The general public will not be aware of the hazards associated with scaffolding activities making them more vulnerable to the possibility of injury; therefore adequate planning involving all parties is essential for the safe erection, use, alteration, maintenance and dismantling of scaffold structures in close proximity to the general public and others who may be affected by scaffolding operations.
The law says you must conduct your business without putting members of the public at risk. This includes the public and other workers who may be affected by your work.
1. WHERE INTERFACE WITH THE PUBLIC CAN OCCUR
Interface with the general public can occur in many different environments whilst carrying out scaffolding operations, including for example:
• On a public pavement or road;
• At a premises or location that is visited or accessed by the public;
• At schools and residential and care homes;
• At a domestic household for a private customer.
Every project will need to be risk assessed on its own merits and this document provides guidance on protecting the general public and others.
It is vitally important that, from the time of the initial scaffolding enquiry the scaffold contractor makes all parties aware of the hazards and risks as well as the control measures that will be required to ensure safe erection, use, alteration, maintenance and dismantling of the scaffold.
2. OVERVIEW OF TYPICAL HAZARDS, RISKS AND CONTROL MEASURES
The client, main contractor, designer, users (e.g. other contractors on site who will use the scaffold, such as bricklayers), scaffold contractor and other interested bodies (including the local authority where necessary) should consider the hazards, risks and control measures required for the works.
Typically, the main scaffolding hazards and risks involving the public are:
• Transport (risk of scaffolding vehicles injuring pedestrians);
• Work at height during scaffolding operations (with risk of falling scaffold tubes, boards and fittings);
• Work at height during building works (other trades working on the completed scaffold with risk of their materials falling e.g. bricks);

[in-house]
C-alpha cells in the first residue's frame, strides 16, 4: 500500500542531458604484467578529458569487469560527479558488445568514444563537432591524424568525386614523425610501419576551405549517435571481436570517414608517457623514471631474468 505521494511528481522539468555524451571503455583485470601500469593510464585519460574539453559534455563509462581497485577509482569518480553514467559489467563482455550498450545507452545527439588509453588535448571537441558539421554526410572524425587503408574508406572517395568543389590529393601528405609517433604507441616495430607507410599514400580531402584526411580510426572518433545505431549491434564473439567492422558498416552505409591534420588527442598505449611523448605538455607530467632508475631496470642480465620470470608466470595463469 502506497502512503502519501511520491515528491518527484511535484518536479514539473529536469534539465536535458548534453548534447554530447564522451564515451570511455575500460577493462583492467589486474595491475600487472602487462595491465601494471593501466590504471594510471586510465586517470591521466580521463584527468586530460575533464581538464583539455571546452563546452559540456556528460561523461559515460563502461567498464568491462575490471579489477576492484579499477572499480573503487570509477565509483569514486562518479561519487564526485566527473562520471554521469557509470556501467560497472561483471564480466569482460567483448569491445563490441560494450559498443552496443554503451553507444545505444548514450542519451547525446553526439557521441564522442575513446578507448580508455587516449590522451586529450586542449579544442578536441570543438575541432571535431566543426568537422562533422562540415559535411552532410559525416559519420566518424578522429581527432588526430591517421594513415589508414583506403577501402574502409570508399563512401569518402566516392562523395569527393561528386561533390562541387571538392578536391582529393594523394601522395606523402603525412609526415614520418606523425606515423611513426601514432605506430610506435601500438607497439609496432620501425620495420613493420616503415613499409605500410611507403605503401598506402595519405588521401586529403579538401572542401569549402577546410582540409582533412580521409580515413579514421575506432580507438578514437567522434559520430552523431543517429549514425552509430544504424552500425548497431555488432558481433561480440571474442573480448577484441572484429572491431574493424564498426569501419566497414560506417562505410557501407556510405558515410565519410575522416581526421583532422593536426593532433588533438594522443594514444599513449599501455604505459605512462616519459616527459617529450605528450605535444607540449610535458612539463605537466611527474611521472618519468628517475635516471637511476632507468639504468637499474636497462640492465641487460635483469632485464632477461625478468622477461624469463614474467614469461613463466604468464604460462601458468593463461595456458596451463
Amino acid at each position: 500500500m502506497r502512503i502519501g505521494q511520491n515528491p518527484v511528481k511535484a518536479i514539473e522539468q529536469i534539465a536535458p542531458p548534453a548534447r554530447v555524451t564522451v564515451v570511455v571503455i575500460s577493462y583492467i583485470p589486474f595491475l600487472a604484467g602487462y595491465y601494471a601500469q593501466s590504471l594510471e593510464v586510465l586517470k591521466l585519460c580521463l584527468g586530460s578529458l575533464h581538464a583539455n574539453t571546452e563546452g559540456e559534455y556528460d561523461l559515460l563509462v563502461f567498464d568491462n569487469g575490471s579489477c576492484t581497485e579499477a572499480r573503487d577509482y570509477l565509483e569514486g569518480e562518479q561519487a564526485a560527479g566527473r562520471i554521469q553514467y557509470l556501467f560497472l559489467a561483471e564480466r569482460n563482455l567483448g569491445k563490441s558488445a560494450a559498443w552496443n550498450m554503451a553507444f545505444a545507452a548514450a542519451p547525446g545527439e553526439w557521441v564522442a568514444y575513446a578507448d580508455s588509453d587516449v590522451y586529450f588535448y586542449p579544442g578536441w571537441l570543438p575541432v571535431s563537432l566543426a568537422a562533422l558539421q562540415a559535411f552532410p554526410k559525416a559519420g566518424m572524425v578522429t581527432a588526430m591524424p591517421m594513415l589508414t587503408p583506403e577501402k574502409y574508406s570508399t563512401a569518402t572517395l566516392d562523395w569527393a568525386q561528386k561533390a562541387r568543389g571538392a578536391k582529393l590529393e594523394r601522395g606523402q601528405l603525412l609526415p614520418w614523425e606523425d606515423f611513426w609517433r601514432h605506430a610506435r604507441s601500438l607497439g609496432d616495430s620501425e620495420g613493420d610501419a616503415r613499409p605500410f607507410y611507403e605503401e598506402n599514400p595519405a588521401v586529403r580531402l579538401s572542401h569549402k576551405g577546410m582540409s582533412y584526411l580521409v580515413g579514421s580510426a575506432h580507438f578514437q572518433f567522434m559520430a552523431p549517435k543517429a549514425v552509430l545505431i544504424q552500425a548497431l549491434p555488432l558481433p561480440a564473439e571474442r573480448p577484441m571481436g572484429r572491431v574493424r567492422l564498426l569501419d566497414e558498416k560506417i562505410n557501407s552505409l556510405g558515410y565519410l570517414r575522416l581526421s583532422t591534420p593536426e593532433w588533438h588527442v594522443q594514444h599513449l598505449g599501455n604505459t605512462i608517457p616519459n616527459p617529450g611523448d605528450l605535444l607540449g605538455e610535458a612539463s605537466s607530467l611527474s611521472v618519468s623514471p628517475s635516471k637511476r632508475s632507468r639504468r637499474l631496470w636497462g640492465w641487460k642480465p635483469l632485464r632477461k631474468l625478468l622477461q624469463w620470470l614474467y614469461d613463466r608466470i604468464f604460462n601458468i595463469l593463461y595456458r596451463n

• Pedestrians (risk of personal injury walking into scaffolding structures).
• Falling objects – You must make sure objects cannot fall outside the site boundary. On scaffolds you can achieve this using toe-boards, brick guards and netting. You may also need fans and/or covered walkways.
• Delivery and other site vehicles – Make sure pedestrians cannot be struck by vehicles entering or leaving the site. Obstructing the pavement during deliveries may force pedestrians into the road, where they can be struck by other vehicles.
• Scaffolding and other access equipment – Prevent people outside the boundary being struck while they are erecting, dismantling and using scaffolding and other access equipment.
• Storing and stacking materials – You can reduce the risks associated with the storage of materials by storing materials within the site perimeter, preferably in secure compounds or away from the perimeter fencing.
• Openings and excavations – People can be injured if they fall into excavations, manholes, stairwells or from open floor edges. You’ll need to put up barriers or covers.
3. SCAFFOLD CONTRACTOR’S CONSIDERATIONS
It is the duty of the scaffold contractor to inform all parties of the hazards, risks and control measures required:
• Decide in consultation whether a pavement licence will be required (which could be arranged by the client/main contractor or scaffold contractor);
• Following this consultation, the scaffold contractor will then be responsible for the safety of the public for works that it controls;
• The scaffold contractor should prepare a site-specific Risk Assessment/Method Statement (RAMS) for the project to ensure that all hazards and risks are identified and suitable control measures put in place (which must be subsequently briefed to all scaffold operatives prior to works commencing, with signed records retained);
• Please consult the NASC Guidance and Template, SG7 Risk Assessment & Method Statements for further guidance.
• When the scaffolding structure is being erected or dismantled it is essential that the scaffold contractor removes and secures all ground level ladders whenever scaffolds are left unattended. Once handed over to the client and the main contractor it is then their responsibility to manage the access to and from the scaffold structure.